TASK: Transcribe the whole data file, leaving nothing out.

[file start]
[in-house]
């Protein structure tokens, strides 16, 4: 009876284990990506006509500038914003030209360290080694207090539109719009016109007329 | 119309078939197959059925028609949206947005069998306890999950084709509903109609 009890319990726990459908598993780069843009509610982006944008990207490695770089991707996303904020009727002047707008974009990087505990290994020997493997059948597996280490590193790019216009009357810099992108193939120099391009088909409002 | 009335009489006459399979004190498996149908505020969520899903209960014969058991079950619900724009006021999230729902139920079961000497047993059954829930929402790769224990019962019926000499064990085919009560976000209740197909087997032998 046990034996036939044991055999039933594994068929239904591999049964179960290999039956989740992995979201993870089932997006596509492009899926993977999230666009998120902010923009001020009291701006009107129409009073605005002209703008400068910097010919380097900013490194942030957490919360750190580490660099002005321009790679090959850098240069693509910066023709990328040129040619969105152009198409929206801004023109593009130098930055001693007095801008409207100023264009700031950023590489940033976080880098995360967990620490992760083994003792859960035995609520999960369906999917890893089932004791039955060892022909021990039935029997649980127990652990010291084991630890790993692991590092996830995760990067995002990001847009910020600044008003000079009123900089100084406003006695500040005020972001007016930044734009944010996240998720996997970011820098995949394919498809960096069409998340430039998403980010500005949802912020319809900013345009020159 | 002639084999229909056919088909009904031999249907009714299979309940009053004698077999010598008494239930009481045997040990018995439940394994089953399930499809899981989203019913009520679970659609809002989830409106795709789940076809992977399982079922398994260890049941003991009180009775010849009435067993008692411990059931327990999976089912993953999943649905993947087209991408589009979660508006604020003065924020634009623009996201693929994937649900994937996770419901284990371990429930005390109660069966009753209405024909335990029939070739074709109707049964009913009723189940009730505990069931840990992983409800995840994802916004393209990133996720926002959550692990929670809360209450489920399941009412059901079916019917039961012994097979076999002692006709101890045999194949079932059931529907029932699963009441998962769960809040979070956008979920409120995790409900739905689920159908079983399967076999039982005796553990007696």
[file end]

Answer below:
[in-house]
């Protein structure tokens, strides 16, 4: 009876284990990506006509500038914003030209360290080694207090539109719009016109007329 | 119309078939197959059925028609949206947005069998306890999950084709509903109609 009890319990726990459908598993780069843009509610982006944008990207490695770089991707996303904020009727002047707008974009990087505990290994020997493997059948597996280490590193790019216009009357810099992108193939120099391009088909409002 | 009335009489006459399979004190498996149908505020969520899903209960014969058991079950619900724009006021999230729902139920079961000497047993059954829930929402790769224990019962019926000499064990085919009560976000209740197909087997032998 046990034996036939044991055999039933594994068929239904591999049964179960290999039956989740992995979201993870089932997006596509492009899926993977999230666009998120902010923009001020009291701006009107129409009073605005002209703008400068910097010919380097900013490194942030957490919360750190580490660099002005321009790679090959850098240069693509910066023709990328040129040619969105152009198409929206801004023109593009130098930055001693007095801008409207100023264009700031950023590489940033976080880098995360967990620490992760083994003792859960035995609520999960369906999917890893089932004791039955060892022909021990039935029997649980127990652990010291084991630890790993692991590092996830995760990067995002990001847009910020600044008003000079009123900089100084406003006695500040005020972001007016930044734009944010996240998720996997970011820098995949394919498809960096069409998340430039998403980010500005949802912020319809900013345009020159 | 002639084999229909056919088909009904031999249907009714299979309940009053004698077999010598008494239930009481045997040990018995439940394994089953399930499809899981989203019913009520679970659609809002989830409106795709789940076809992977399982079922398994260890049941003991009180009775010849009435067993008692411990059931327990999976089912993953999943649905993947087209991408589009979660508006604020003065924020634009623009996201693929994937649900994937996770419901284990371990429930005390109660069966009753209405024909335990029939070739074709109707049964009913009723189940009730505990069931840990992983409800995840994802916004393209990133996720926002959550692990929670809360209450489920399941009412059901079916019917039961012994097979076999002692006709101890045999194949079932059931529907029932699963009441998962769960809040979070956008979920409120995790409900739905689920159908079983399967076999039982005796553990007696």